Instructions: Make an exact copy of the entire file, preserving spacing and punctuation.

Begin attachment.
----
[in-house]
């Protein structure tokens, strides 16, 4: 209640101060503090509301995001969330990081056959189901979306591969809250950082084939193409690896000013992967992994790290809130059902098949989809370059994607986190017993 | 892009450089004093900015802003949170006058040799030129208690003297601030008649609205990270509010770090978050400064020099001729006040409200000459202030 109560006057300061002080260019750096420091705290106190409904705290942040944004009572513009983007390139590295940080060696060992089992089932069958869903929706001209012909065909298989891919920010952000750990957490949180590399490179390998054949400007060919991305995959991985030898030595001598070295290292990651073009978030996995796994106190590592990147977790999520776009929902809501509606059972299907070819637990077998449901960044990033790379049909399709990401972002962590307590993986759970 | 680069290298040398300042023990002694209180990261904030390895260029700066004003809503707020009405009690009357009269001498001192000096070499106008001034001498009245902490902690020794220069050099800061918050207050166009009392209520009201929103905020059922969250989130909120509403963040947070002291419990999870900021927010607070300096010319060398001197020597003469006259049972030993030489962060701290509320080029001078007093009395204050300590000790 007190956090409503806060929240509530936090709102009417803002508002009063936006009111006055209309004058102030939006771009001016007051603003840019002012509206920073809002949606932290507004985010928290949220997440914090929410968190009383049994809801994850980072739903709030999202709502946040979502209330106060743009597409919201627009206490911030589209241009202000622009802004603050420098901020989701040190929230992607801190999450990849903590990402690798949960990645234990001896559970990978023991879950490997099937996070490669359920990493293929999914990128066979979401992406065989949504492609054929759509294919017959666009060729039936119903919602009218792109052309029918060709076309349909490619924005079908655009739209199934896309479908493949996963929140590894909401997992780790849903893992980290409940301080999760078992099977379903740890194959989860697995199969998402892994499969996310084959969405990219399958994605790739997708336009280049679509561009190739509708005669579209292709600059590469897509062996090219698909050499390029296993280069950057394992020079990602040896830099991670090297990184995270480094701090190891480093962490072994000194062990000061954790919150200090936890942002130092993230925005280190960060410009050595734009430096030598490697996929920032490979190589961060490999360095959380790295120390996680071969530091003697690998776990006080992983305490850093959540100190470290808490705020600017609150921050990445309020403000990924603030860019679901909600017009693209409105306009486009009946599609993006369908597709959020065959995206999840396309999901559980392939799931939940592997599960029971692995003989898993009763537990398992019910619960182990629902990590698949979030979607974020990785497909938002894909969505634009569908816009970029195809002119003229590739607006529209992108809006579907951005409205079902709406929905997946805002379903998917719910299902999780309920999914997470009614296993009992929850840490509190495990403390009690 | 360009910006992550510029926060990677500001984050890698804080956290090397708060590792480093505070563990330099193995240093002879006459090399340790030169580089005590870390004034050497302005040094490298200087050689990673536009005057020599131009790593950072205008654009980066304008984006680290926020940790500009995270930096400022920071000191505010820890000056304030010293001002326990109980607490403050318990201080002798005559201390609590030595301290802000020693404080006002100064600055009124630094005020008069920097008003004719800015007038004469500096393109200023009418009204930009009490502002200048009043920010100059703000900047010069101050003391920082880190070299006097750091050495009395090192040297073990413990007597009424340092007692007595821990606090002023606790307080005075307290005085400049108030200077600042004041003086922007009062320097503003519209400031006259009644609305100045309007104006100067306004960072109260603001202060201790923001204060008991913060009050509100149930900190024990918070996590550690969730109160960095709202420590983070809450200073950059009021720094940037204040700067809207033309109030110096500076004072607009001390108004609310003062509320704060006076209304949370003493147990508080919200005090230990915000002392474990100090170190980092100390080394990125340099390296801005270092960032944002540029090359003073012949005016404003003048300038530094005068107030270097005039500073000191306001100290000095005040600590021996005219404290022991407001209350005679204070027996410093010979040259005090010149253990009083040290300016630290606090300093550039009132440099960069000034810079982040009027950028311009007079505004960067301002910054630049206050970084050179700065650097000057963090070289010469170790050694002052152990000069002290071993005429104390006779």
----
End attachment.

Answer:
[in-house]
């Protein structure tokens, strides 16, 4: 209640101060503090509301995001969330990081056959189901979306591969809250950082084939193409690896000013992967992994790290809130059902098949989809370059994607986190017993 | 892009450089004093900015802003949170006058040799030129208690003297601030008649609205990270509010770090978050400064020099001729006040409200000459202030 109560006057300061002080260019750096420091705290106190409904705290942040944004009572513009983007390139590295940080060696060992089992089932069958869903929706001209012909065909298989891919920010952000750990957490949180590399490179390998054949400007060919991305995959991985030898030595001598070295290292990651073009978030996995796994106190590592990147977790999520776009929902809501509606059972299907070819637990077998449901960044990033790379049909399709990401972002962590307590993986759970 | 680069290298040398300042023990002694209180990261904030390895260029700066004003809503707020009405009690009357009269001498001192000096070499106008001034001498009245902490902690020794220069050099800061918050207050166009009392209520009201929103905020059922969250989130909120509403963040947070002291419990999870900021927010607070300096010319060398001197020597003469006259049972030993030489962060701290509320080029001078007093009395204050300590000790 007190956090409503806060929240509530936090709102009417803002508002009063936006009111006055209309004058102030939006771009001016007051603003840019002012509206920073809002949606932290507004985010928290949220997440914090929410968190009383049994809801994850980072739903709030999202709502946040979502209330106060743009597409919201627009206490911030589209241009202000622009802004603050420098901020989701040190929230992607801190999450990849903590990402690798949960990645234990001896559970990978023991879950490997099937996070490669359920990493293929999914990128066979979401992406065989949504492609054929759509294919017959666009060729039936119903919602009218792109052309029918060709076309349909490619924005079908655009739209199934896309479908493949996963929140590894909401997992780790849903893992980290409940301080999760078992099977379903740890194959989860697995199969998402892994499969996310084959969405990219399958994605790739997708336009280049679509561009190739509708005669579209292709600059590469897509062996090219698909050499390029296993280069950057394992020079990602040896830099991670090297990184995270480094701090190891480093962490072994000194062990000061954790919150200090936890942002130092993230925005280190960060410009050595734009430096030598490697996929920032490979190589961060490999360095959380790295120390996680071969530091003697690998776990006080992983305490850093959540100190470290808490705020600017609150921050990445309020403000990924603030860019679901909600017009693209409105306009486009009946599609993006369908597709959020065959995206999840396309999901559980392939799931939940592997599960029971692995003989898993009763537990398992019910619960182990629902990590698949979030979607974020990785497909938002894909969505634009569908816009970029195809002119003229590739607006529209992108809006579907951005409205079902709406929905997946805002379903998917719910299902999780309920999914997470009614296993009992929850840490509190495990403390009690 | 360009910006992550510029926060990677500001984050890698804080956290090397708060590792480093505070563990330099193995240093002879006459090399340790030169580089005590870390004034050497302005040094490298200087050689990673536009005057020599131009790593950072205008654009980066304008984006680290926020940790500009995270930096400022920071000191505010820890000056304030010293001002326990109980607490403050318990201080002798005559201390609590030595301290802000020693404080006002100064600055009124630094005020008069920097008003004719800015007038004469500096393109200023009418009204930009009490502002200048009043920010100059703000900047010069101050003391920082880190070299006097750091050495009395090192040297073990413990007597009424340092007692007595821990606090002023606790307080005075307290005085400049108030200077600042004041003086922007009062320097503003519209400031006259009644609305100045309007104006100067306004960072109260603001202060201790923001204060008991913060009050509100149930900190024990918070996590550690969730109160960095709202420590983070809450200073950059009021720094940037204040700067809207033309109030110096500076004072607009001390108004609310003062509320704060006076209304949370003493147990508080919200005090230990915000002392474990100090170190980092100390080394990125340099390296801005270092960032944002540029090359003073012949005016404003003048300038530094005068107030270097005039500073000191306001100290000095005040600590021996005219404290022991407001209350005679204070027996410093010979040259005090010149253990009083040290300016630290606090300093550039009132440099960069000034810079982040009027950028311009007079505004960067301002910054630049206050970084050179700065650097000057963090070289010469170790050694002052152990000069002290071993005429104390006779």